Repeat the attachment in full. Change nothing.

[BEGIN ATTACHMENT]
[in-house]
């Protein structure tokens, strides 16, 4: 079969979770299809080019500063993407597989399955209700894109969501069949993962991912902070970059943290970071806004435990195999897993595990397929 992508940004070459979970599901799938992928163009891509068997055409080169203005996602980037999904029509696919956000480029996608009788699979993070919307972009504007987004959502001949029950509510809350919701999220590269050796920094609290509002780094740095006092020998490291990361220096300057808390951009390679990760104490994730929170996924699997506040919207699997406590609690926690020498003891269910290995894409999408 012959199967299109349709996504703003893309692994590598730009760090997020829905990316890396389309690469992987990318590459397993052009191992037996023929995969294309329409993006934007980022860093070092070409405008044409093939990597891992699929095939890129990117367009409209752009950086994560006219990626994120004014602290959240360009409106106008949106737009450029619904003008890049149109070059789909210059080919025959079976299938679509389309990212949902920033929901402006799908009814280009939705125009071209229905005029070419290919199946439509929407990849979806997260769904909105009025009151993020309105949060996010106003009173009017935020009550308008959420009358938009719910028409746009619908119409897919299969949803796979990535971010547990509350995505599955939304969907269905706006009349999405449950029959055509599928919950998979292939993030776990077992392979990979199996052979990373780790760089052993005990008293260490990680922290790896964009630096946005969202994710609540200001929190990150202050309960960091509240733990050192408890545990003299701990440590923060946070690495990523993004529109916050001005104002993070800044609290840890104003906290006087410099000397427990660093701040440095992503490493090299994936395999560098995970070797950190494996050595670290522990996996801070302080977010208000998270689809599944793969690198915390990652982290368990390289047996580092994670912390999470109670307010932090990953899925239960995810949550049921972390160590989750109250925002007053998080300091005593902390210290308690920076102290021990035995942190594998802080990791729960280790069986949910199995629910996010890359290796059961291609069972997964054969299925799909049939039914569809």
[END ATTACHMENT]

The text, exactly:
[in-house]
């Protein structure tokens, strides 16, 4: 079969979770299809080019500063993407597989399955209700894109969501069949993962991912902070970059943290970071806004435990195999897993595990397929 992508940004070459979970599901799938992928163009891509068997055409080169203005996602980037999904029509696919956000480029996608009788699979993070919307972009504007987004959502001949029950509510809350919701999220590269050796920094609290509002780094740095006092020998490291990361220096300057808390951009390679990760104490994730929170996924699997506040919207699997406590609690926690020498003891269910290995894409999408 012959199967299109349709996504703003893309692994590598730009760090997020829905990316890396389309690469992987990318590459397993052009191992037996023929995969294309329409993006934007980022860093070092070409405008044409093939990597891992699929095939890129990117367009409209752009950086994560006219990626994120004014602290959240360009409106106008949106737009450029619904003008890049149109070059789909210059080919025959079976299938679509389309990212949902920033929901402006799908009814280009939705125009071209229905005029070419290919199946439509929407990849979806997260769904909105009025009151993020309105949060996010106003009173009017935020009550308008959420009358938009719910028409746009619908119409897919299969949803796979990535971010547990509350995505599955939304969907269905706006009349999405449950029959055509599928919950998979292939993030776990077992392979990979199996052979990373780790760089052993005990008293260490990680922290790896964009630096946005969202994710609540200001929190990150202050309960960091509240733990050192408890545990003299701990440590923060946070690495990523993004529109916050001005104002993070800044609290840890104003906290006087410099000397427990660093701040440095992503490493090299994936395999560098995970070797950190494996050595670290522990996996801070302080977010208000998270689809599944793969690198915390990652982290368990390289047996580092994670912390999470109670307010932090990953899925239960995810949550049921972390160590989750109250925002007053998080300091005593902390210290308690920076102290021990035995942190594998802080990791729960280790069986949910199995629910996010890359290796059961291609069972997964054969299925799909049939039914569809």